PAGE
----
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Music Day: Discovering the sega, a folkloric reference of Mauritius

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Music Day is celebrated across all five continents on June 21. Music reflects the soul of a nation. In Mauritius, this soul is known as the sega.

Sega originates from the very depth of slavery chants. Of African roots, it originally expresses the pain of Africans who were uprooted from their native land and subjected to forced labour. At night, it brings solace. Sensual and voluptuous – these are the two main features tied today to this rhythmic chant – a chant that eventually led to a dance that mirrors a courtship ritual.

Triangle: A metal instrument in the form of a triangle. A piece of metal is used to produce the beat.

A cylindrical drum called ‘ravane’, the ‘maravane’, a flat sounding percussion instrument from the south of India, and a metal triangle, accompanies the sega. The drum, the rattlebox and the triangle give the beat and together give way to a rhythm commonly known as the ‘sega typique’. The ‘ravane’, the ‘maravane’ and the triangle set the pulse and dancers through rhythmic movements of the hips and the arms, spin around themselves and their partner of the opposite sex.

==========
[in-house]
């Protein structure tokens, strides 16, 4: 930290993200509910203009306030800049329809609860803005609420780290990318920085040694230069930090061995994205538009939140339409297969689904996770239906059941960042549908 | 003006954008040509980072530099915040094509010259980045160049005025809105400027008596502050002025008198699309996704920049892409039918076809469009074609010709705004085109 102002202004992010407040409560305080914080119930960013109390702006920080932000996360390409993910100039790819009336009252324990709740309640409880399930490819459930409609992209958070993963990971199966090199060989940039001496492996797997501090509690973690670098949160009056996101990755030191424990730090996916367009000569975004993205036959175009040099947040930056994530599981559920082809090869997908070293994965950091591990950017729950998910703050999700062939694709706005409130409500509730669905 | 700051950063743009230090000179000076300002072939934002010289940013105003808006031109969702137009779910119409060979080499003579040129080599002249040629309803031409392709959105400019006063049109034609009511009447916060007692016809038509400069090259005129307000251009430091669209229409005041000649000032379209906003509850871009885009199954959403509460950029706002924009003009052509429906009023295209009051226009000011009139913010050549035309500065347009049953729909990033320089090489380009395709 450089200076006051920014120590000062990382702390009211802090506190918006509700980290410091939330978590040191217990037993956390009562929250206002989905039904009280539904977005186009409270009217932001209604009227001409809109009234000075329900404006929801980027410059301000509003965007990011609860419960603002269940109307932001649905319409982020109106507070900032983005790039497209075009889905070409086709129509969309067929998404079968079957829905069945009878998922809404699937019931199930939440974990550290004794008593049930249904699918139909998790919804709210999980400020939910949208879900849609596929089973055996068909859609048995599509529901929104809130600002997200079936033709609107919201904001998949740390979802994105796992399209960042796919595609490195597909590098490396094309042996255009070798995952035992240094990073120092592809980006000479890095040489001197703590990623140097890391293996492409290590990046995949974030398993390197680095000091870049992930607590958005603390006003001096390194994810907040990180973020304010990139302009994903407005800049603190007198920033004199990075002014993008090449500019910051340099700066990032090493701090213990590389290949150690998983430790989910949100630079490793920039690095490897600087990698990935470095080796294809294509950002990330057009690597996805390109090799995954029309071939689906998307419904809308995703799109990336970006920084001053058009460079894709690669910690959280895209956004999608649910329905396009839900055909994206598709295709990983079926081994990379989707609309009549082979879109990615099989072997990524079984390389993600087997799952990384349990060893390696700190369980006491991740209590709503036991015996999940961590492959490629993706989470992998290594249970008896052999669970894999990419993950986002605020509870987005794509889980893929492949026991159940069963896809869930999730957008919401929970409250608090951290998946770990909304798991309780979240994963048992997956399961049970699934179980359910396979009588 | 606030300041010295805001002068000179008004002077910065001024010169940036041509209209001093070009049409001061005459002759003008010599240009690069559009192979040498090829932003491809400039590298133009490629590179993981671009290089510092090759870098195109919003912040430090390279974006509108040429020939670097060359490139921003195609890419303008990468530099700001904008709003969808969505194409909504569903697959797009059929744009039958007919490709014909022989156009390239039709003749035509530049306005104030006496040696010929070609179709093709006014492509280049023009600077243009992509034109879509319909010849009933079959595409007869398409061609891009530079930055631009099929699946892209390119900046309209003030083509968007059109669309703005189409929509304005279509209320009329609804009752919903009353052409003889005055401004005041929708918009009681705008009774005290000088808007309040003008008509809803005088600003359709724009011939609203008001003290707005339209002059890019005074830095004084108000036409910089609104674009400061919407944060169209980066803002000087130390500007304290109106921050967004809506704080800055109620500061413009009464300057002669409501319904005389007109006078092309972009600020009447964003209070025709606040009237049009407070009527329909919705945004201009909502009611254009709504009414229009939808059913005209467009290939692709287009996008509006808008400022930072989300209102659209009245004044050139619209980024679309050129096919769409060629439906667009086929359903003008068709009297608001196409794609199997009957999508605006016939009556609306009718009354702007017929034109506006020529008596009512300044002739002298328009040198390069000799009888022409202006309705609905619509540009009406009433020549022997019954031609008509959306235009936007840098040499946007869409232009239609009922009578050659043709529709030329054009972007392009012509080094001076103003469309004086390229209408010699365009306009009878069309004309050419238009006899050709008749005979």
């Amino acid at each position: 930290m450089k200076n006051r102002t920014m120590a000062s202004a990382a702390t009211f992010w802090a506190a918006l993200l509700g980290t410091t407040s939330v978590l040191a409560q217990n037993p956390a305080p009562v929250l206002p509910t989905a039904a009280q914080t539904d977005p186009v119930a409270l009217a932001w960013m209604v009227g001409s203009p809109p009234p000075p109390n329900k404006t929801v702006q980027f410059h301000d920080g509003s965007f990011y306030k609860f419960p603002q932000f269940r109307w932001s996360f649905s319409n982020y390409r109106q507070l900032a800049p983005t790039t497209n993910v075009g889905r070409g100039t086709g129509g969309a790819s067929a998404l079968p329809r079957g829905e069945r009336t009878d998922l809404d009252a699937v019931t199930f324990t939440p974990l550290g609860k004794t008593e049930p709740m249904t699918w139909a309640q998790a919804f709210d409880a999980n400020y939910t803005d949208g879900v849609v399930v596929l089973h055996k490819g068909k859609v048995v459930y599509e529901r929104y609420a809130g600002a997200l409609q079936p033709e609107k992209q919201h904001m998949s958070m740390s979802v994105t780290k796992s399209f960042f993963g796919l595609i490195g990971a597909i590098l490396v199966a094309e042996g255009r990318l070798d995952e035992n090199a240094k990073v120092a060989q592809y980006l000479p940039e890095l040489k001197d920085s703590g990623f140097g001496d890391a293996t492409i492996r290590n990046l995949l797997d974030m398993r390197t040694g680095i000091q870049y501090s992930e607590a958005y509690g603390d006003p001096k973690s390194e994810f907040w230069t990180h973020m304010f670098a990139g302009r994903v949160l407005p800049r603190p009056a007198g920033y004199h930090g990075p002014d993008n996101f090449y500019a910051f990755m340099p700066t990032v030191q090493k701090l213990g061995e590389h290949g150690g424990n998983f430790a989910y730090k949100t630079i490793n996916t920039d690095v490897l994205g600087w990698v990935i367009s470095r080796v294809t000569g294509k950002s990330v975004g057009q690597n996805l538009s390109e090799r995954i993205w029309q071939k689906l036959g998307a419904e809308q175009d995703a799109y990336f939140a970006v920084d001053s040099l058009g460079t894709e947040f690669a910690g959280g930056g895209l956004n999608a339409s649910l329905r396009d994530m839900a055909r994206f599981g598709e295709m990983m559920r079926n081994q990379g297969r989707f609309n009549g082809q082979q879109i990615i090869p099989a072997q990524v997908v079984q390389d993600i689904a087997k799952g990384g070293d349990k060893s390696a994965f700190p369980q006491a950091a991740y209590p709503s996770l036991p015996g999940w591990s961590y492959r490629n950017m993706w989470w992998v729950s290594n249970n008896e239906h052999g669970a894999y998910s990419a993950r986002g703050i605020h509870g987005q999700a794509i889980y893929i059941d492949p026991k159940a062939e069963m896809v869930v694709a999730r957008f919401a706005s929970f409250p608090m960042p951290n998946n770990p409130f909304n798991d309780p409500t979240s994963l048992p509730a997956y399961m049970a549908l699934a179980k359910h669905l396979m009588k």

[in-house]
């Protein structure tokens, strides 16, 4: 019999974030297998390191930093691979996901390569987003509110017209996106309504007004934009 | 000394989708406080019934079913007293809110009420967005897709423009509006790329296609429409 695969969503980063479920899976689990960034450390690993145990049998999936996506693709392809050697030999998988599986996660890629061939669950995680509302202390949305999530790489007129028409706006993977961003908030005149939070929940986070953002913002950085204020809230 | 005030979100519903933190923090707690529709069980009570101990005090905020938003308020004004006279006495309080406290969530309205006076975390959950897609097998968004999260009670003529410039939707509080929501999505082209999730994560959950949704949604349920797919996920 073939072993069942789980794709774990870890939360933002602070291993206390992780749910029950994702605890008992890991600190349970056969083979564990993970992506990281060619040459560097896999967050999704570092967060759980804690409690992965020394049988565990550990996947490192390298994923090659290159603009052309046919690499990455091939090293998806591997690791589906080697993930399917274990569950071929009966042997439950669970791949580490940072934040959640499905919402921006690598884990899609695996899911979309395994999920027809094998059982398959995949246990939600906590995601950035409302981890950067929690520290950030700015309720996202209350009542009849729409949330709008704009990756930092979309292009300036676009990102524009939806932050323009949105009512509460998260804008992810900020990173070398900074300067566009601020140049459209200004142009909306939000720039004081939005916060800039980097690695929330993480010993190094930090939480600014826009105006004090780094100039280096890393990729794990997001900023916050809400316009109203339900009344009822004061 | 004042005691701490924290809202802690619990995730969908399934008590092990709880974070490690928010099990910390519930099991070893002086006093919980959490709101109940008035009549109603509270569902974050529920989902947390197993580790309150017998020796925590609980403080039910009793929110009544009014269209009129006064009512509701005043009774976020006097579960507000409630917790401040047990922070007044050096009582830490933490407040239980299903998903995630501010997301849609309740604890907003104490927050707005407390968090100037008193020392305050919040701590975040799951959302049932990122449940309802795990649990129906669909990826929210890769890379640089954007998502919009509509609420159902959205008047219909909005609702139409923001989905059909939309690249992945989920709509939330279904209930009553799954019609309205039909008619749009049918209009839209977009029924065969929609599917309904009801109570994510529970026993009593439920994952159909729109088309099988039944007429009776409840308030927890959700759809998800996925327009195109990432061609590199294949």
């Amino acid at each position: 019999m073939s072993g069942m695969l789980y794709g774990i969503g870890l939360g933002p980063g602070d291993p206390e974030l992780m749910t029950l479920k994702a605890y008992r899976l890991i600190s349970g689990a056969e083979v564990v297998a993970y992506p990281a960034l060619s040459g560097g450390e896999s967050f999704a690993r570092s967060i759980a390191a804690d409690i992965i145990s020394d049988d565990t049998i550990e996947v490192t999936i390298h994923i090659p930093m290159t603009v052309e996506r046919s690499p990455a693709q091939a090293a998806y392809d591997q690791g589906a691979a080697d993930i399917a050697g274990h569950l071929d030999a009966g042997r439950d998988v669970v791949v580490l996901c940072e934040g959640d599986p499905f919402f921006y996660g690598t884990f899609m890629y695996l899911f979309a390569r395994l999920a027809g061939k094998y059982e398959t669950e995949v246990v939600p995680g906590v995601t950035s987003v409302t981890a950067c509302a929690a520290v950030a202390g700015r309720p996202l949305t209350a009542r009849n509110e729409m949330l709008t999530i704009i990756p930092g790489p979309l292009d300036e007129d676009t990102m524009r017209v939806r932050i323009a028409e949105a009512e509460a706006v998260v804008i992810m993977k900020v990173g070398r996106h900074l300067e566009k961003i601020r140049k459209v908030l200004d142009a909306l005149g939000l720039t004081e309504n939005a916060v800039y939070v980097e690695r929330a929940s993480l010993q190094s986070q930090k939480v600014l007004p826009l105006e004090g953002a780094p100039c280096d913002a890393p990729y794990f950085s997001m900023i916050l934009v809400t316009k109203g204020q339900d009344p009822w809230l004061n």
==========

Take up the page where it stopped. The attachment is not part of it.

Intercultural bridge

Similar to the Creole language, that it democratises, the sega is a cultural link between the cultures from the different ethnic groups and backgrounds that make up the Mauritian fabric. It influences this patchwork of sounds and melodies and builds a bridge between Africa and Asia through a common denominator: percussion and rhythm.

Maravanne: A sounding board or an idiophone that produces sound when it is swung sideways.

If the sega is still deeply associated with descendants of slaves, it has transcended African frontiers. Mauritius is indeed home to the Indian experience of the sega – the Bhojpuri – a language from southern India that metamorphosed when it encountered the sega with its island vibes. Bhojpuri and Mauritian Creole are driven by the ternary rhythm and swayed by oriental melodies.

Ravane: A cylindrical drum covered with goat or ray fish skin. Prior to using it, the percussionist heats the skin to extend it and for a better sound.

The sega, a major musical genre of the Mascarenes, modernised with occidental instruments – drums, guitar, and keyboard. This led to two new musical genres in Mauritius – the seggae coined by Joseph Réginald Topize or Kaya and the sagaï, which owes its existence to Stephano Honoré, known as Menwar – sagaï being an acoustic sega that blends traditional instruments with different musical genres like jazz, blues and reggae.